One thing that seems to cheer up my American skeptical friends is when they discover Canadians have their fair share of wingnuts and loonies. I gather many Americans view Canadians as reasonable people and not given to the nastiness that has emerged from the so-called Culture War. So when Americans find out Canadians are as bonkers, it gives them hope that maybe the inmates are not in charge of the insane asylum.
One of the odder claims by some is the idea that income tax is unconstitutional. Wesley Snipes’ problems with the IRS have brought some larger media attention to the notion that some people have the odd view they can ditch out on paying income tax by simply asserting income tax is unconstitutional. This ghost-shirt type tax dodge strikes me as wholly silly. Sure you can direct people to things like the 16th Amendment but at the end of the day I think the most powerful argument that there is nothing to this claim is the fact that no major law firm has ever, ever, ever taken up a class action lawsuit. You would think if the unconstitutionality was so obvious and clear cut to a B-list movie actor and people who mint their own gold currency that it would be as clear cut to big time law firms always hungry for the next big money class action suit. That no group of powerful lawyers have ever, ever, ever taken up such a suit in the last 40 years, won, collected a 40% cut, and then bought France with the proceeds indicates to me that most sane, rational legal minds fully understand income tax passes constitutional muster. Read more »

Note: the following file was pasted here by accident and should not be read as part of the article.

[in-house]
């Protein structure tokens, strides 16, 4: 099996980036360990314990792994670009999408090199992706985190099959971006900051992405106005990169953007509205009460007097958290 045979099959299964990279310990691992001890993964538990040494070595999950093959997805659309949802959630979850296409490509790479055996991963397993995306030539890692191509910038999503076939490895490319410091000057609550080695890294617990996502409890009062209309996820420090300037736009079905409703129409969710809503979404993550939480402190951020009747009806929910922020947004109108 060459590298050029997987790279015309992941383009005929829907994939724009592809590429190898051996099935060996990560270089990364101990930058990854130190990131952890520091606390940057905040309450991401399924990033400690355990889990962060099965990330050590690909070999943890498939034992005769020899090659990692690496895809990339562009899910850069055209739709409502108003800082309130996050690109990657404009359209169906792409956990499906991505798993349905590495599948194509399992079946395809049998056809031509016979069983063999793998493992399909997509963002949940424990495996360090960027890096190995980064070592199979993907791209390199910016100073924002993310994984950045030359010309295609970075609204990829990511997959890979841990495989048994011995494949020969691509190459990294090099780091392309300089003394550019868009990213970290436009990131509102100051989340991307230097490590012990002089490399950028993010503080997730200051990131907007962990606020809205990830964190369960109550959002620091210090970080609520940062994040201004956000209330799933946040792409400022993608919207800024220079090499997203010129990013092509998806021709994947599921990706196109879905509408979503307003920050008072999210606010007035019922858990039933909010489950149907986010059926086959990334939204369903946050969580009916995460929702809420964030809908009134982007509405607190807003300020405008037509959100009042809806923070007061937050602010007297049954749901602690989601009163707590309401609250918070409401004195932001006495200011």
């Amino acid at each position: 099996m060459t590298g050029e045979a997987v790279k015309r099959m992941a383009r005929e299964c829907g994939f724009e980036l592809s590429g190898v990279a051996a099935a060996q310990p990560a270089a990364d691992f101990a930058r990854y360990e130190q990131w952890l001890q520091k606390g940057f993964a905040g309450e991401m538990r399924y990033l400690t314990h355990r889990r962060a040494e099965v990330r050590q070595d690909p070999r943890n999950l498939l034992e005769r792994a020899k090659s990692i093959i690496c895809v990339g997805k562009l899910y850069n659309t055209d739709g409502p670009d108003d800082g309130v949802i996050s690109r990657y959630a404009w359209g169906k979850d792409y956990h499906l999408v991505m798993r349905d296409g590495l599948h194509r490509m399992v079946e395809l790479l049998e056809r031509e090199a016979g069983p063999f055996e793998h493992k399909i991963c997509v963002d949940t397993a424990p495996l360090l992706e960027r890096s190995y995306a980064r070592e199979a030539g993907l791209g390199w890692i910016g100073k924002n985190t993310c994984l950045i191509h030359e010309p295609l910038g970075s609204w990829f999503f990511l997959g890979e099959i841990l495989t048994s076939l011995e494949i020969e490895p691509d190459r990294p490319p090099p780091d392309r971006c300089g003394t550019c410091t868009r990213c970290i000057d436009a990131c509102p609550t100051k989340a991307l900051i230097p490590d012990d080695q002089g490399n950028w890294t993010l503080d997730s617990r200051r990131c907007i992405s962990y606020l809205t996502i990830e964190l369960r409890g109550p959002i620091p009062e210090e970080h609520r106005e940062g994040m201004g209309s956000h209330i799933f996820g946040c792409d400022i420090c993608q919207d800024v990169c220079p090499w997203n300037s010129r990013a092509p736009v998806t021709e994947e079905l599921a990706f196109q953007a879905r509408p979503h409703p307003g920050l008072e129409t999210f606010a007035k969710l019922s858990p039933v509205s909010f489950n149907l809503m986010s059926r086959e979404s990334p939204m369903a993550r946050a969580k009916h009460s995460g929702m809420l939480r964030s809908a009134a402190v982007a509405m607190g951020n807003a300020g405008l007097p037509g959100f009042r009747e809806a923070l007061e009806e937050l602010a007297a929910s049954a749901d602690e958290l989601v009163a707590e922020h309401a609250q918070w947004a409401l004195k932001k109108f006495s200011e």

My current city of residence is Toronto. That’s in Canada. Toronto, this weekend, will be hosting the G20. As has become custom since the Battle of Seattle, protestors like to turn out to these things and like to get violent. Starbucks, ATMs, Nordstroms Rack, they’re all fair targets for the mallets, bricks, and firebombs of these radicals who seem to think property damage is the most efficient method of remaking the world into whatever paradise they think they can make the world. Read more »
On Friday, the People’s Bank of China announced that “the People’s Bank of China has decided to proceed further with reform of the RMB exchange rate regime and to enhance the RMB exchange rate flexibility.” On the heals of this announcement, commentators and the media lauded this as progress. After all, the G-20 meeting is coming up in a few weeks and it would have been horribly unpleasant for the Chinese had they not conceded something on currency maniplution (or “managed” as the Chinese prefer to call it).
I couldn’t help but notice that the statement contained absolutely nothing about timing or magnitude. In fact, the statement goes painfully out of its way to say significant adjustment is not necessary:
With the BOP account moving closer to equilibrium, the basis for large-scale appreciation of the RMB exchange rate does not exist.
So there you have it. Frankly, I think this is likely to be “vapor-ware” of sorts. So far, the Yuan has appreciated since the announcement. Let’s see how far it goes and how long it lasts.
Iran announced way back around 2006 that it would sell more oil for Euro’s and transition away from U.S. Dollars. This was of course ammo for the “collapse of the dollar” crowd. After all, the U.S. imports enormous quantities of crude and so the dollar must be losing its reserve status if we can’t even buy oil with dollars right?
Well, Iran has just announced a giant about face. You see, they are curtailing oil sales in Euros and going back to the Dollar. Turns out the Euro isn’t so great afterall. Oh, how sentiment changes fast! As I’ve argued before, the Dollar may be an unattractive currency, except for all the rest!
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